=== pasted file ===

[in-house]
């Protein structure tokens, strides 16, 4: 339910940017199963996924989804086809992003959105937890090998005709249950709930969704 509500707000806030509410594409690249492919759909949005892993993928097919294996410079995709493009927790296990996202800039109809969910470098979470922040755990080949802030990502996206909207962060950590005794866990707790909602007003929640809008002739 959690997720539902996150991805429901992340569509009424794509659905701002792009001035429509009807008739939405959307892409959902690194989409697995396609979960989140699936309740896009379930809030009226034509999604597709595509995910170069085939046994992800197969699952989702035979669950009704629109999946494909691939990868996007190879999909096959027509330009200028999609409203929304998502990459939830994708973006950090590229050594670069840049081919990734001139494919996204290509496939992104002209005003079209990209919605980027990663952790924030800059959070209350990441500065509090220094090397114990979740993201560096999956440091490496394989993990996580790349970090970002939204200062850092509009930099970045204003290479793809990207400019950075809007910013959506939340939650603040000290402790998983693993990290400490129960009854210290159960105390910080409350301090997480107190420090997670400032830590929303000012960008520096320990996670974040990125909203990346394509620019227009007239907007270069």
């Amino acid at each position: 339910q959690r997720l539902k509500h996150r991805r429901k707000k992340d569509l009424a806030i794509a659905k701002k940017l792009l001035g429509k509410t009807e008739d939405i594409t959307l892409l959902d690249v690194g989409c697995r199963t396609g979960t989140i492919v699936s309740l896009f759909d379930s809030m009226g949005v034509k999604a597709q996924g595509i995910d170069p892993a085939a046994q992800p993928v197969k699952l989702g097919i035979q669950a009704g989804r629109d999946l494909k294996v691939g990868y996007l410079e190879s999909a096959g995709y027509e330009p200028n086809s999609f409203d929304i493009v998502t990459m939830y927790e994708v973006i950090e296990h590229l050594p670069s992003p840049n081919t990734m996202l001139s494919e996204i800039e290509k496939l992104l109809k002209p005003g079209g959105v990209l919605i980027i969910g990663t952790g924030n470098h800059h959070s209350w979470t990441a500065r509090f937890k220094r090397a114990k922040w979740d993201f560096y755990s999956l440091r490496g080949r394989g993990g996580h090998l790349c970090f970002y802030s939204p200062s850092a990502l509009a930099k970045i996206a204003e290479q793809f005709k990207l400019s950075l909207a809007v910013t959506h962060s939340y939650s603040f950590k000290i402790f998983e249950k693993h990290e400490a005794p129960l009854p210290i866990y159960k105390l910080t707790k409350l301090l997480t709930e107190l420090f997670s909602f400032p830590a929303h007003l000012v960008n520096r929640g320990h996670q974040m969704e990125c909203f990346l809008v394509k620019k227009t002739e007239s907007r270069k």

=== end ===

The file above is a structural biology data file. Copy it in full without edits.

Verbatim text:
[in-house]
């Protein structure tokens, strides 16, 4: 339910940017199963996924989804086809992003959105937890090998005709249950709930969704 509500707000806030509410594409690249492919759909949005892993993928097919294996410079995709493009927790296990996202800039109809969910470098979470922040755990080949802030990502996206909207962060950590005794866990707790909602007003929640809008002739 959690997720539902996150991805429901992340569509009424794509659905701002792009001035429509009807008739939405959307892409959902690194989409697995396609979960989140699936309740896009379930809030009226034509999604597709595509995910170069085939046994992800197969699952989702035979669950009704629109999946494909691939990868996007190879999909096959027509330009200028999609409203929304998502990459939830994708973006950090590229050594670069840049081919990734001139494919996204290509496939992104002209005003079209990209919605980027990663952790924030800059959070209350990441500065509090220094090397114990979740993201560096999956440091490496394989993990996580790349970090970002939204200062850092509009930099970045204003290479793809990207400019950075809007910013959506939340939650603040000290402790998983693993990290400490129960009854210290159960105390910080409350301090997480107190420090997670400032830590929303000012960008520096320990996670974040990125909203990346394509620019227009007239907007270069």
């Amino acid at each position: 339910q959690r997720l539902k509500h996150r991805r429901k707000k992340d569509l009424a806030i794509a659905k701002k940017l792009l001035g429509k509410t009807e008739d939405i594409t959307l892409l959902d690249v690194g989409c697995r199963t396609g979960t989140i492919v699936s309740l896009f759909d379930s809030m009226g949005v034509k999604a597709q996924g595509i995910d170069p892993a085939a046994q992800p993928v197969k699952l989702g097919i035979q669950a009704g989804r629109d999946l494909k294996v691939g990868y996007l410079e190879s999909a096959g995709y027509e330009p200028n086809s999609f409203d929304i493009v998502t990459m939830y927790e994708v973006i950090e296990h590229l050594p670069s992003p840049n081919t990734m996202l001139s494919e996204i800039e290509k496939l992104l109809k002209p005003g079209g959105v990209l919605i980027i969910g990663t952790g924030n470098h800059h959070s209350w979470t990441a500065r509090f937890k220094r090397a114990k922040w979740d993201f560096y755990s999956l440091r490496g080949r394989g993990g996580h090998l790349c970090f970002y802030s939204p200062s850092a990502l509009a930099k970045i996206a204003e290479q793809f005709k990207l400019s950075l909207a809007v910013t959506h962060s939340y939650s603040f950590k000290i402790f998983e249950k693993h990290e400490a005794p129960l009854p210290i866990y159960k105390l910080t707790k409350l301090l997480t709930e107190l420090f997670s909602f400032p830590a929303h007003l000012v960008n520096r929640g320990h996670q974040m969704e990125c909203f990346l809008v394509k620019k227009t002739e007239s907007r270069k």